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|In addition to
the MOE (margin of exposure) and HQ (hazard quotient) discussed in the last slide, another
direct risk measure often used is HX (hazard index). HX is used to account for multiple
routes and sources of exposure. It is defined as the sum of all relevant HQi,
where i denotes the ith route or source. That is, for exposures to multiple
routes and sources to be considered insignificant, HX = HQ1+ HQ2 + .
. . + HQn should be 1 or less.
The last slide also stated that MOE = (SF)/(HQ), or HQ = (SF)/(MOE), where SF is the safety factor used to derive the reference dose RfD. This equality asserts that HX = (SFHX)/(MOEHX) = (SF1)/(MOE1) + (SF2)/(MOE2) + . . . + (SFn)/(MOEn). If SFi is the same for all routes and sources considered, then the overall MOEHX = [1/(MOE1) + 1/(MOE2) + . . . + 1/(MOEn)]-1.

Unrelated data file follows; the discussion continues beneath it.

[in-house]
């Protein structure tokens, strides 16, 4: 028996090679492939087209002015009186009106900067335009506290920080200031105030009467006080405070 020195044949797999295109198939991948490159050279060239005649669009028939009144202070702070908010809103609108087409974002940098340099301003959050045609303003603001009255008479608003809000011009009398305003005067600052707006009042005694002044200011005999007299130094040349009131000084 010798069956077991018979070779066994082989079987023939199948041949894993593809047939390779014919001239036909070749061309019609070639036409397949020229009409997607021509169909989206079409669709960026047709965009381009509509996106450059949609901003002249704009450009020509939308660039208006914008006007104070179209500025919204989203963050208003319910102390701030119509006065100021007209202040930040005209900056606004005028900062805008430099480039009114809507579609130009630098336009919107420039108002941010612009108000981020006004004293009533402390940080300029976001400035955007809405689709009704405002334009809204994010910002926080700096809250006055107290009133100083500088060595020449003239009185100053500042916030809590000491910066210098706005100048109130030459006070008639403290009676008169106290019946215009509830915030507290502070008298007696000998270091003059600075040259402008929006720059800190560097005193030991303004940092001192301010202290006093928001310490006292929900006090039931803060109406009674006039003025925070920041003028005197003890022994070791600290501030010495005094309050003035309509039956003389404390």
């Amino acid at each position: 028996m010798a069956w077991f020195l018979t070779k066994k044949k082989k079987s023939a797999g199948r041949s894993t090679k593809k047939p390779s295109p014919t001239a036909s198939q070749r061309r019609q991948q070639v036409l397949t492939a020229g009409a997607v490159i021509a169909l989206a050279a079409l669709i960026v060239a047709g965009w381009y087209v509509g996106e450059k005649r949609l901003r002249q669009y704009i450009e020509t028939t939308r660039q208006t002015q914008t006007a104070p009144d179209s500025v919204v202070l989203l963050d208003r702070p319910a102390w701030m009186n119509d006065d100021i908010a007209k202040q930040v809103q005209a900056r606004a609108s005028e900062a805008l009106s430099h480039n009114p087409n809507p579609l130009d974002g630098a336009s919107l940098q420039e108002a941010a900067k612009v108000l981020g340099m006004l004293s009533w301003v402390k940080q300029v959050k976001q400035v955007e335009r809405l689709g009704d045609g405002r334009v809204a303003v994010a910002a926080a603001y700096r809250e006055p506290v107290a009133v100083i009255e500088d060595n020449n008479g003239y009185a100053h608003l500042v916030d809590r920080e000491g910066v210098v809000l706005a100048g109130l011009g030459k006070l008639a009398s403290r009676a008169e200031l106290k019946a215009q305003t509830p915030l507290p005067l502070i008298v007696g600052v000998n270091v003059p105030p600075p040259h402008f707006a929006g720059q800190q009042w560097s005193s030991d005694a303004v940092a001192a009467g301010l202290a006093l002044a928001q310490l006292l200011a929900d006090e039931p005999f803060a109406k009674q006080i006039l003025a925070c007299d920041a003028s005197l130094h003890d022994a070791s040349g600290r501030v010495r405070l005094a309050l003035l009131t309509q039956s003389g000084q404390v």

Where cumulative HX or MOE, rather than aggregate HX or MOE, must be considered, the overall MOEcum or HXcum can be computed similarly as above, provided that the potencies of the other multiple chemicals (those having a common mechanism of toxicity) are adjusted to that of the index (I) chemical. This provision is necessary so that the exposures to the multiple chemicals can be weighted by their relative potency (RP). The index chemical's potency is typically set to 1. And the RP for the other chemicals are each defined as: RPother = (PoDI)/(PoDother), where the point of departure PoD is the lowest level at which some degree of adverse effect of concern is seen or expected (see USEPA, 1999a, 2000b for further elaboration on the above derivations of aggregate and cumulative MOE or HX).